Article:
French go on strike over plan to raise retirement age
PARIS — Trains stood still and children played instead of studying as workers around France went on strike yesterday to protest President Nicolas Sarkozy’s plans to raise the retirement age to 62.
Neighboring countries suffered along with Paris commuters, as walkouts by drivers delayed or canceled trains from Italy and Switzerland. Some flights were dropped or delayed.
Boisterous crowds of protesters filled Marseille’s port and wide Paris avenues, as unions staged nearly 200 marches in several cities over a broad change to the money-losing pension system, part of efforts around Europe to cut back on growing public debts.
“Sarkozy, Don’t Touch our Pensions!’’ read one banner at the Paris march, near a cardboard coffin marked: “Here lies Roger. He’s 60, and he died before getting his retirement.’’
The ranks of demonstrators swelled in comparison with a similar protest May 27. The Interior Ministry put the number of protesters around France at 797,000 — double the number in May.
Police say 47,000 people marched in the French capital, while the powerful CGT union put the number at 130,000. They said least 25,000 people marched in Bordeaux and at least 16,000 turned out in Marseille — a figure organizers sneered at as blatantly false.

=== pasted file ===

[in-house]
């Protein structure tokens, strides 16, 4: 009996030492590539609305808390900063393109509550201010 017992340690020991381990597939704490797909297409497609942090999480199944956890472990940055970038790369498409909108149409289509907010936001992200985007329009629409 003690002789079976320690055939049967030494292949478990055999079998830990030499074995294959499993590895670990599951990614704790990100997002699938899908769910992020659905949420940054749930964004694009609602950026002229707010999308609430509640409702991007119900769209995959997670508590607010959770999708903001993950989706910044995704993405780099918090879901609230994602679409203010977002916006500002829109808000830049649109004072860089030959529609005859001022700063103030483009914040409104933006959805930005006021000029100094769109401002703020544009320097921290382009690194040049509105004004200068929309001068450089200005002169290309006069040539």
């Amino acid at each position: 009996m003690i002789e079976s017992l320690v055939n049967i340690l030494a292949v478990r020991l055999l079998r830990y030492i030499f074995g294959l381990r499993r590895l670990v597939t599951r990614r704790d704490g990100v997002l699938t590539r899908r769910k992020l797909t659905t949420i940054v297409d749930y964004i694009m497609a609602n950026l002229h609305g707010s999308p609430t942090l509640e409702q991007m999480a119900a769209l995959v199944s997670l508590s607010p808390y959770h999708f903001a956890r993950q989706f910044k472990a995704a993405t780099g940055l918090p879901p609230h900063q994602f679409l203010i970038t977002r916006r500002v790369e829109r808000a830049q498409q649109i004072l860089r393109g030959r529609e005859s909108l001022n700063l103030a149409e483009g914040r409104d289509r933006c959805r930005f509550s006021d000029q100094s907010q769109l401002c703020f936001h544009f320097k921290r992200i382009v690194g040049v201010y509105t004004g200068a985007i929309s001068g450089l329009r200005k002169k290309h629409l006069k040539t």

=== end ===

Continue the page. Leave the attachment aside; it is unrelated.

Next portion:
“It’s a rather strong mobilization,’’ Labor Minister Eric Woerth conceded on RTL radio. “But the reform is ambitious.’’
Prime Minister François Fillon was expected to address the contentious subject of retirement age at a hastily scheduled news conference today.
Demonstrating his concern about the state of public finances, Sarkozy is canceling the annual garden party for Bastille Day on July 14, citing the high cost of the glamorous event, an annual mainstay.
France has one of Europe’s lowest retirement ages, allowing workers to retire at 60 in most sectors. The government says the change to the money-losing pension system is an obligation, given France’s burgeoning deficit and its aging population.
Unions say money for the pension system should come from higher taxes or charges on those who are still working, and see cost-cutting in the pension system as an attack on a hard-fought way of life.
Sebastien Sihr, secretary general of the SNUipp union, called the change “a step backward.’’
“They are refusing to imagine other sources of funding,’’ he told the Associated Press at the Paris march, where a crowd of thousands whistled and cheered, waving red, white, and blue balloons under a hot sun.
Woerth, the labor minister, has said that delaying retirement to age 62 should bring the pension system back into the black in 2018.